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Armed Forces Covenant Fund Trust – Positive Pathways

One-off grants of up to £70,000 are available to Armed Forces charities for projects and activities that support the mental health and wellbeing of veterans in the UK. The fund aims to give veterans more choice and control over their own personal recovery journeys, enabling them to take part in activities that are personally meaningful, while receiving good support with their mental health and wellbeing needs.

The programme offers fixed one-year grants of £35,000 or two-year grants of £70,000 to organisations primarily supporting past and present members of the Armed Forces and their families. Funding can be used towards the costs of activity-based projects that will have a positive impact on the mental health and wellbeing of veterans. The Trust will prioritise applications from small and local (rather than national) organisations and those whose projects are led or partly led by veterans.

Successful applicants under the Positive Pathways Programme will be supported by larger organisations that have already been awarded grants under the Fund’s Strategic Pathways Programme to help connect their work with wider networks that support veterans’ mental health.

Deadline: 6 September 2019 for the first round*
*Applications are assessed on a rolling basis but applications submitted by 6 September 2019 will receive a decision by the end of November 2019.

Read more and apply here.

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Charity Digital Skills Report 2019

The new Charity Digital Skills report 2019 is now available. The report reveals the temperature of the charity sector and, more specifically, how it’s using digital.

The report – produced by the Skills Platform in partnership with Zoe Amar Digital – is the definitive survey of the digital skills landscape across the third sector.
The aim of the report is to develop a shared understanding of how digital can help charities to achieve their missions.
Headline findings from the report are that more than half of charities (52%) don’t have a digital strategy – an increase from the last two years; and that more than two thirds of charities (67%) want to use digital to increase their impact.
You can find a summary of the Charity Digital Skills Report here, where you can also download a copy of the full report
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NCSC launches cyber security toolkit for charity boards

The National Cyber Security Centre’s latest roundtable event highlighted its new toolkit for boards – a manual for charities to develop their cyber security strategies and create the right dialogue with their trustee boards.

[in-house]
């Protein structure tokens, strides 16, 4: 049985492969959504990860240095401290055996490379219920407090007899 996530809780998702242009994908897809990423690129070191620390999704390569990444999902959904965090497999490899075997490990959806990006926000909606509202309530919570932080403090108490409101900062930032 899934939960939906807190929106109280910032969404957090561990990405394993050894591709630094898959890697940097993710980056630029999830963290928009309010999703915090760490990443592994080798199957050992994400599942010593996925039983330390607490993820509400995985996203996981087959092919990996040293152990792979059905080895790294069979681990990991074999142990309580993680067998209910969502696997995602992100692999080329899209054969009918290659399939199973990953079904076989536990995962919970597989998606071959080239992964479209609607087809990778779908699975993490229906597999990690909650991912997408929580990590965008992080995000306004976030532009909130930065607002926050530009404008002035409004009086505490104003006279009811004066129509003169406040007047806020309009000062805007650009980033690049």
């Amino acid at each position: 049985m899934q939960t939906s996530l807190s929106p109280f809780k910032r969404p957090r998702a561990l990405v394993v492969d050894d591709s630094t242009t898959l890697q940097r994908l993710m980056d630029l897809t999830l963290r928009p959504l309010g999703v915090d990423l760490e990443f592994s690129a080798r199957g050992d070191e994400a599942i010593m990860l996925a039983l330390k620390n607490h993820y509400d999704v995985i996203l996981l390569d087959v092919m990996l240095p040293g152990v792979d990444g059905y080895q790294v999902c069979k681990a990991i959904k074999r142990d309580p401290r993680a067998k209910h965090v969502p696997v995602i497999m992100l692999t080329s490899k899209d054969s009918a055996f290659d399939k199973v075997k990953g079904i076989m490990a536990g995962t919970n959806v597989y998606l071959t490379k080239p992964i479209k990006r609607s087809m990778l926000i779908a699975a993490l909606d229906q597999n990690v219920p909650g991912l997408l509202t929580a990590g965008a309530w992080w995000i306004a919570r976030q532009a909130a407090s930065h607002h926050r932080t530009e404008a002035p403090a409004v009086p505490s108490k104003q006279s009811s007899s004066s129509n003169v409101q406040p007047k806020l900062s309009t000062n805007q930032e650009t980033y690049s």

The vast majority of organisations in the UK rely on digital technology to function.

Good cyber security protects that ability to function, and ensures organisations can exploit the opportunities that technology brings. Cyber security is therefore central to an organisation’s health and resilience, and this places it firmly within the responsibility of the Board.

New regulations (such as GDPR) as well as high profile media coverage on the impact of cyber incidents, have raised the expectations of partners, shareholders, customers and the wider public. Quite simply, organisations – and board members especially – have to get to grips with cyber security.

Why have the NCSC produced a Board Toolkit?
Boards are pivotal in improving the cyber security of their organisations. The Board Toolkit been created to encourage essential discussions about cyber security to take place between the Board and their technical experts.

Read more and access the toolkit here.

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10 tips to help your project reduce loneliness

NPC (New Philanthropy Capital) has published a resource for grant holders of the Building Connections fund which can be used widely for projects that are tackling loneliness.10 tips to help your project reduce loneliness focuses on how services are delivered, rather than what they deliver. It is designed to help organisations plan and implement projects to work more effectively to reduce loneliness and focuses on opportunities to incorporate best practice.

These tips focus on how services are delivered, rather than what they deliver. The aim is to help you plan and implement projects so that they work more effectively to reduce loneliness.

These tips focus on opportunities to incorporate best practice. The diversity of types of loneliness, types of interventions, target beneficiaries and locations are such that there will never be a one-size-fits-all approach to fighting loneliness.Drawing out promising factors, mechanisms and approaches that make existing interventions more likely to be effective. As some tips emphasise, approaches should be personalised and localised to tackle loneliness.